"How could I choose betwen my sexuality and my spirituality, two of the most important parts that made me whole?" High school senior Paul has dated Angie since middle school, and they're good together. They have a lot of the same interests, like singing in their church choir and being active in Bible club. But when Manuel transfers to their school, Paul has to rethink his life. Manuel is the first openly gay teen anyone in their small town has ever met, and yet he says he's also a committed Christian. Talking to Manuel makes Paul reconsider thoughts he has kept hidden, and listening to Manuel's interpretation of Biblical passages on homosexuality causes Paul to reevaluate everything he believed. Manuel's outspokenness triggers dramatic consequences at school, culminating in a terrifying situation that leads Paul to take a stand. Lambda Literary Award-winning author Alex Sanchez tackles a subject ripped from the headlines in this exciting and thought-provoking exploration of what it means to be both religious and gay.

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Reviews provided by Syndetics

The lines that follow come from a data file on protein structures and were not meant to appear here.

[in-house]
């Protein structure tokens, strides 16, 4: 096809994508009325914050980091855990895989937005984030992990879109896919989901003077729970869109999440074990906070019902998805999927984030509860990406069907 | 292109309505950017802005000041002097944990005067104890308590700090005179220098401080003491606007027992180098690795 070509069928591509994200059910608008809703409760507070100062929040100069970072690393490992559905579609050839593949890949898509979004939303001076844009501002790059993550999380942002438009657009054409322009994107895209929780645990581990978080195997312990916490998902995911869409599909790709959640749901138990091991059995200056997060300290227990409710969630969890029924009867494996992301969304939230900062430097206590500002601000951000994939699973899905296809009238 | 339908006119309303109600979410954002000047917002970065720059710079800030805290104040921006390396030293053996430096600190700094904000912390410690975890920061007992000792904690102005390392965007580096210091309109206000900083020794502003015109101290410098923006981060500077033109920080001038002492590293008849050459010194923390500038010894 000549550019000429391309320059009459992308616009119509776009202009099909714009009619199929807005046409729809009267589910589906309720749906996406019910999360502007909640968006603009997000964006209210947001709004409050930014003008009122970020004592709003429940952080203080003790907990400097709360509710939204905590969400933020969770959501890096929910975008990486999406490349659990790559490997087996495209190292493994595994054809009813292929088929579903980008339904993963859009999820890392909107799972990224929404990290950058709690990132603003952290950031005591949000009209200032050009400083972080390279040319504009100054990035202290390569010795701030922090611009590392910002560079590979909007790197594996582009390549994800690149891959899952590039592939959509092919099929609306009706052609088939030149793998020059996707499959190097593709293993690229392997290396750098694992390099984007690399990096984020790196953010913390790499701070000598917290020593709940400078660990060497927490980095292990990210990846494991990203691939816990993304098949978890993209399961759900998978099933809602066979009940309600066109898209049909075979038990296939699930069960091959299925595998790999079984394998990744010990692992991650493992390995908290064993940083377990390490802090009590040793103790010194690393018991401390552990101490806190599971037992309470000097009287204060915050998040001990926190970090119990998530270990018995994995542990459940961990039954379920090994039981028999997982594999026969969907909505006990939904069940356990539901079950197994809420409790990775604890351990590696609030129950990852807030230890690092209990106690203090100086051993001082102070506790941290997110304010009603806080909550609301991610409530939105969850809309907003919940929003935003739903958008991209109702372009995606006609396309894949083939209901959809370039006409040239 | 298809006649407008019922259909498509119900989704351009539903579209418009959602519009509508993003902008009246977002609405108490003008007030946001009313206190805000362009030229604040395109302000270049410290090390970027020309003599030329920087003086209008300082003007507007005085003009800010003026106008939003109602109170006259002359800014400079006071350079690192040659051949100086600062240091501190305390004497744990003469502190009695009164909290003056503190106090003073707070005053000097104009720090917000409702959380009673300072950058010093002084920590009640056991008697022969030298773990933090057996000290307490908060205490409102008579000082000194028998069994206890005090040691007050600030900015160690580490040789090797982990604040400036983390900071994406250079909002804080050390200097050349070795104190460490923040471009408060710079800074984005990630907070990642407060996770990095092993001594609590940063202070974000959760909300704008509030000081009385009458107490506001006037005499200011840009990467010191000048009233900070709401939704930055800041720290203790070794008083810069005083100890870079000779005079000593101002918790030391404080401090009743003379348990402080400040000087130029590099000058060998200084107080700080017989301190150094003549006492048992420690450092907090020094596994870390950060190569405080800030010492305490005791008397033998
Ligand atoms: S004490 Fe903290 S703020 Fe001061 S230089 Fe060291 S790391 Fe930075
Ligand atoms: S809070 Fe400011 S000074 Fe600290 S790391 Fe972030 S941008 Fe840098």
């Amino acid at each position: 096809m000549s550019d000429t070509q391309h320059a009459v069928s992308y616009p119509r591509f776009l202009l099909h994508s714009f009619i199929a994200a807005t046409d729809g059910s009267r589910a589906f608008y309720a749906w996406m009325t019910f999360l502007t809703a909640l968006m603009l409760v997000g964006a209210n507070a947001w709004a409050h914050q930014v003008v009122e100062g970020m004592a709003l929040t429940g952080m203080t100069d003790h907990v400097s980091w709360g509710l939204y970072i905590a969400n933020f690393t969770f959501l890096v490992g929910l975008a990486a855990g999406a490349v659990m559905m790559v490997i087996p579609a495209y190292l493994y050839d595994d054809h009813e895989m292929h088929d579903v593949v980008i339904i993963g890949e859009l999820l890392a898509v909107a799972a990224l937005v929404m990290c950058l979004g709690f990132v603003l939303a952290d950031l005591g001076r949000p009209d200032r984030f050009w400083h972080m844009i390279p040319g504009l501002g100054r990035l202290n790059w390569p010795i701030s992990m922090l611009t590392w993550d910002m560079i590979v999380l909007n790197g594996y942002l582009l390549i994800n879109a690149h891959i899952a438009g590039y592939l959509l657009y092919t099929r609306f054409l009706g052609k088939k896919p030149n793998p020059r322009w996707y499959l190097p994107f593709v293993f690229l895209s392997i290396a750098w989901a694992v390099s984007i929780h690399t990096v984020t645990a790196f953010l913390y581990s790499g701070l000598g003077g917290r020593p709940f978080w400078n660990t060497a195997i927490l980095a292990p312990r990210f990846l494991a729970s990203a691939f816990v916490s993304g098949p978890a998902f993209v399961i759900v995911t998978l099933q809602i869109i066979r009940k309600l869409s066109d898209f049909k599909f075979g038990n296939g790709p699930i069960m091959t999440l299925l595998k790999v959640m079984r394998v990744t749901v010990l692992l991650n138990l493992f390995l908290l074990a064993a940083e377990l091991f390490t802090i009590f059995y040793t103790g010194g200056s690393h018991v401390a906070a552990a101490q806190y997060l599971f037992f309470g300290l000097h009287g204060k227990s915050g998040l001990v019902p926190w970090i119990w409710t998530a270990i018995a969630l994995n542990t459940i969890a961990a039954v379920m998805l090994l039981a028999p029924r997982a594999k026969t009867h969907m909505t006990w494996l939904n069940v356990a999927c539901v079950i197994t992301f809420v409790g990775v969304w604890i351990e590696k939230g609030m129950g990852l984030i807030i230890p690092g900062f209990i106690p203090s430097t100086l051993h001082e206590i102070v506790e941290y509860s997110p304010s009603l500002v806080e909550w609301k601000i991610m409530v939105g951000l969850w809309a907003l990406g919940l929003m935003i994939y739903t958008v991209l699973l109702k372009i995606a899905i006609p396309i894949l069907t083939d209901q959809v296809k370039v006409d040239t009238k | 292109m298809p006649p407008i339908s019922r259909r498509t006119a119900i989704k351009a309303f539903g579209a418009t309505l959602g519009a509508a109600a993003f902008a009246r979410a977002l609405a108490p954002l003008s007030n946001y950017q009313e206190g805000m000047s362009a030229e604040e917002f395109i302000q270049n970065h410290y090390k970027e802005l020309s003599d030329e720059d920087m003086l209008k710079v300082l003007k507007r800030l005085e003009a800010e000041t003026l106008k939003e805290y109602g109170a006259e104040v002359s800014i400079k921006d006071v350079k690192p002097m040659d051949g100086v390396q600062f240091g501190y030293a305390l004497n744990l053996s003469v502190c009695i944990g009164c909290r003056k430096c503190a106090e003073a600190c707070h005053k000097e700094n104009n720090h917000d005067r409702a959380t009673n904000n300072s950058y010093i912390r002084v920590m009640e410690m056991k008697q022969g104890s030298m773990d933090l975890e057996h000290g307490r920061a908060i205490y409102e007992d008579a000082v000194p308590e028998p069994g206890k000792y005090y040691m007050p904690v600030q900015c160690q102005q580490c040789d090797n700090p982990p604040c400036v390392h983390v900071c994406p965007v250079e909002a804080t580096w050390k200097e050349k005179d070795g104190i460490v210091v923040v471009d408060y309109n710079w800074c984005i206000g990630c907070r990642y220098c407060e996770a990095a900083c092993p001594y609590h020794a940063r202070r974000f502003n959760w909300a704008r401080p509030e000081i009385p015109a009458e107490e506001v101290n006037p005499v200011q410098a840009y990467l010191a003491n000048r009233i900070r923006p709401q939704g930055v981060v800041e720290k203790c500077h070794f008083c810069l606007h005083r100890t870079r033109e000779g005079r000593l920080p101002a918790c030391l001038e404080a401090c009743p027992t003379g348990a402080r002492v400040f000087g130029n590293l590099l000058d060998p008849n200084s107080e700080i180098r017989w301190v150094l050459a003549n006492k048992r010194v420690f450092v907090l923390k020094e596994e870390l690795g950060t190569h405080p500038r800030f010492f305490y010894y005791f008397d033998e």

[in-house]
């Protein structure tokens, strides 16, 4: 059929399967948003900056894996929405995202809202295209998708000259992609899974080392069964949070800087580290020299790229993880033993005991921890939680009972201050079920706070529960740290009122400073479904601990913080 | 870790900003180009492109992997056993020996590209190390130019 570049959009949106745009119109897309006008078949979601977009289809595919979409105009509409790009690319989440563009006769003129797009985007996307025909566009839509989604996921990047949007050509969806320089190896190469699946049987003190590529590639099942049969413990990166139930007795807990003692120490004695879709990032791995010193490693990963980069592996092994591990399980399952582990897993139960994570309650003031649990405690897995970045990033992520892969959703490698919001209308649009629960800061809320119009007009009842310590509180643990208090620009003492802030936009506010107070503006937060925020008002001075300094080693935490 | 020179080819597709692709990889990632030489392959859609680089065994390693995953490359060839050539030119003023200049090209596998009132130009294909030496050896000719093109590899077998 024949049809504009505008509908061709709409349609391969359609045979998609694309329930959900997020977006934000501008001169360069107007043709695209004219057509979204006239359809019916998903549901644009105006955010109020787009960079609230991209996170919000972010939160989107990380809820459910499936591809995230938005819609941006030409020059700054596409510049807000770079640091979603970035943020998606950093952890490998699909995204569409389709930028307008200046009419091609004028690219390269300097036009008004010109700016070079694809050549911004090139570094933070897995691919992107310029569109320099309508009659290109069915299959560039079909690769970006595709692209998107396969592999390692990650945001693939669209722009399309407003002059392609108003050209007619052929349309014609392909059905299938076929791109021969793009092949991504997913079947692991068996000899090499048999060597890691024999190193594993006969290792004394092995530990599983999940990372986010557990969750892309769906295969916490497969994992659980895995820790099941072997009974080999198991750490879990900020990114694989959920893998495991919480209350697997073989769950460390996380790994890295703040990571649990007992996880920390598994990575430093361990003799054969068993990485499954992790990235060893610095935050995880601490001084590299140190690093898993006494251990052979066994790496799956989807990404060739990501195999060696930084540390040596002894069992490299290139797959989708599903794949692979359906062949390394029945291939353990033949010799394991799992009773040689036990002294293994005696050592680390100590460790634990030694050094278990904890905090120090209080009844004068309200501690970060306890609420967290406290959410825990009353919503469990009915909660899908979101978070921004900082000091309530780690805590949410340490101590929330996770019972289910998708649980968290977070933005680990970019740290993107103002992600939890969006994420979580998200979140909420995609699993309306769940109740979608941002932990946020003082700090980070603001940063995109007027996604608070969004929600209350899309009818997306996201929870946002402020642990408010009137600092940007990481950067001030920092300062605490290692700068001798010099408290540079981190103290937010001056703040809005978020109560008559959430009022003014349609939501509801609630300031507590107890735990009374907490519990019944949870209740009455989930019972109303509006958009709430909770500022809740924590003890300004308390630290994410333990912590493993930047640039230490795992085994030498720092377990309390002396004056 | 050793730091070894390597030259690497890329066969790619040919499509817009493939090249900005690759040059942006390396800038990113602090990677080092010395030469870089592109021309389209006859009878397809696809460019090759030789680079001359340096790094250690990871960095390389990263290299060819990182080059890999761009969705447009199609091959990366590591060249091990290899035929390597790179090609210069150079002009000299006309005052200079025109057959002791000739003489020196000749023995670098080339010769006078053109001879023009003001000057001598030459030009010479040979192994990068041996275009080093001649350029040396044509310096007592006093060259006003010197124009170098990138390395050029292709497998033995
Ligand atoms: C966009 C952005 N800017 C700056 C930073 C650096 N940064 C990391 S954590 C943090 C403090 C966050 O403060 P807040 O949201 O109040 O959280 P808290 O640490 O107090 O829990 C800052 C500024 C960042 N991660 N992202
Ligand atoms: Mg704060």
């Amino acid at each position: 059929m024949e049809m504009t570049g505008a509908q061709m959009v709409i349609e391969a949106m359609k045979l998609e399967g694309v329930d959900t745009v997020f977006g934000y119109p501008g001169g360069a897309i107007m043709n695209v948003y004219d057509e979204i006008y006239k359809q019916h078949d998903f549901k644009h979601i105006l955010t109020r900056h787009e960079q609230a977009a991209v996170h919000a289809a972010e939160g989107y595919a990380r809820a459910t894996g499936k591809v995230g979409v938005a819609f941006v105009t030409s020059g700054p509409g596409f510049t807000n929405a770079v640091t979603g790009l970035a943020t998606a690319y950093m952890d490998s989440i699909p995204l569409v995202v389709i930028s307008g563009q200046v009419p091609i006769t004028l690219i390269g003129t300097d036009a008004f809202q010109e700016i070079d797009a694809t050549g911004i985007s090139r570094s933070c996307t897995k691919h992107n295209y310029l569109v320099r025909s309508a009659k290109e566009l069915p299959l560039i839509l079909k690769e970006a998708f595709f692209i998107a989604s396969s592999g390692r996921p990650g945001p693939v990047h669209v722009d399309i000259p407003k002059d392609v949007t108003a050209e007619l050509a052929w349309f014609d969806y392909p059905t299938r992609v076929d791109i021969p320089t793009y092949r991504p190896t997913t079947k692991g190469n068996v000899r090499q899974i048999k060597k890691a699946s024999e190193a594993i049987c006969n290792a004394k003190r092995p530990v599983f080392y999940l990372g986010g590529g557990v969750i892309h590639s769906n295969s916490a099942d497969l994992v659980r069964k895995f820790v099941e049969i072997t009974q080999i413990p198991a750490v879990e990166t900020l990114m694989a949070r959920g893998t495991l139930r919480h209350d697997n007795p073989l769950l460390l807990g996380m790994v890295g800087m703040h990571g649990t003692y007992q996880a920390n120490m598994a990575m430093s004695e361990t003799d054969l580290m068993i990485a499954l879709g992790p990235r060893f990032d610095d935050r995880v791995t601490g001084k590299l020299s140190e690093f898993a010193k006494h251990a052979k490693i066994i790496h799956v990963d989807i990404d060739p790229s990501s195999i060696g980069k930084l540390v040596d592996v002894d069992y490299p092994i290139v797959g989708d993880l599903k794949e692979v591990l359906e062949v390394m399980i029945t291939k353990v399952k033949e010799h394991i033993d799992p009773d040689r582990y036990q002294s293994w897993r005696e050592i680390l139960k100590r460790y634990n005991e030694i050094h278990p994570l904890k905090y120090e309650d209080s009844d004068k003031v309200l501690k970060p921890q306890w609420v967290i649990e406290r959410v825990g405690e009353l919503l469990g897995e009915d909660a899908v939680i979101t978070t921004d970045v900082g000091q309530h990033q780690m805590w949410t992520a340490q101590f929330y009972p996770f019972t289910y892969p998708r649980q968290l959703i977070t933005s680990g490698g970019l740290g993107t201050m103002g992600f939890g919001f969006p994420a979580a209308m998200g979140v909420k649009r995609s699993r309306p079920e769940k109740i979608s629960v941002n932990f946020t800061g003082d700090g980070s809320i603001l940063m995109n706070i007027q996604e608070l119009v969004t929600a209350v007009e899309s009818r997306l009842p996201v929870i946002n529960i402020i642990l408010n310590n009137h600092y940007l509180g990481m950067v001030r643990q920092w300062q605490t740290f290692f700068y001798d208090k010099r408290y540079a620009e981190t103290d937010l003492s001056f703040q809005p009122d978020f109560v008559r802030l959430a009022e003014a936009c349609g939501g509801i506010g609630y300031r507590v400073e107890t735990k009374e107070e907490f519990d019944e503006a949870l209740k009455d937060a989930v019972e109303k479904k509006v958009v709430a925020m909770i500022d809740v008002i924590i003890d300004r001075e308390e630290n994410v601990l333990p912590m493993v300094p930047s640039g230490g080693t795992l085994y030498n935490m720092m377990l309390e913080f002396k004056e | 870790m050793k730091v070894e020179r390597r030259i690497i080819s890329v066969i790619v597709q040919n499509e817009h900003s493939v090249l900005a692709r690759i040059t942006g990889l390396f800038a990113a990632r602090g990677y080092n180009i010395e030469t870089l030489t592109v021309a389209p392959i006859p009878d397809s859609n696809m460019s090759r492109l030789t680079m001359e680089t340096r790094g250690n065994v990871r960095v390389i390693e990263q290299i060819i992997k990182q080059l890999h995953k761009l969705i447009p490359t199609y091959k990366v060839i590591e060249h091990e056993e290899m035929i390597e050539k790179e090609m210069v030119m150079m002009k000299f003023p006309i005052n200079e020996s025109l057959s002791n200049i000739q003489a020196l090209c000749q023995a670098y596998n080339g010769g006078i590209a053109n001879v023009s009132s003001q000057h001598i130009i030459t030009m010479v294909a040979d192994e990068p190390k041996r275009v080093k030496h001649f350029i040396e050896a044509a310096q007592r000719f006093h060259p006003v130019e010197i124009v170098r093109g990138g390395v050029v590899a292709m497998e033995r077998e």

Publishers Weekly Review

Sanchez's (Getting It) latest exploration of the lives of gay teenagers centers on high school senior Paul, a devout Christian teen who lives in Texas with his widowed father, takes his longtime girlfriend out for chaste dates every Saturday and saves written prayers to Jesus in a "God Box" his father carved for him. ("What would it feel like to have a boyfriend? I wondered.... Almost immediately, a wave of guilt washed over me. Once again I wrote down my same prayer: Dear Lord, please take away these feelings. You know which ones.") But Manuel, a new, openly gay student who argues that Christianity and homosexuality are not at odds, forces Paul to rethink his stance and reassess who he really is. Some readers may tire of Paul's exhaustive analysis of Bible versus, as he argues with himself, Manuel, his girlfriend and his Bible study group at school, but the extent of his spiritual agony rings true for someone whose lifelong beliefs are being challenged. While the characterizations of Paul and Manuel (who, as he uses the Bible to counter Paul's Biblical arguments against homosexuality, can seem too good to be true) are strong, the secondary characters can seem comparatively flat. But readers seeking well-reasoned and well-researched Christian arguments for accepting gays-not to mention a heartrending coming-of-age story-should readily embrace Paul's journey. Ages 12-up. (c) Copyright PWxyz, LLC. All rights reserved All rights reserved.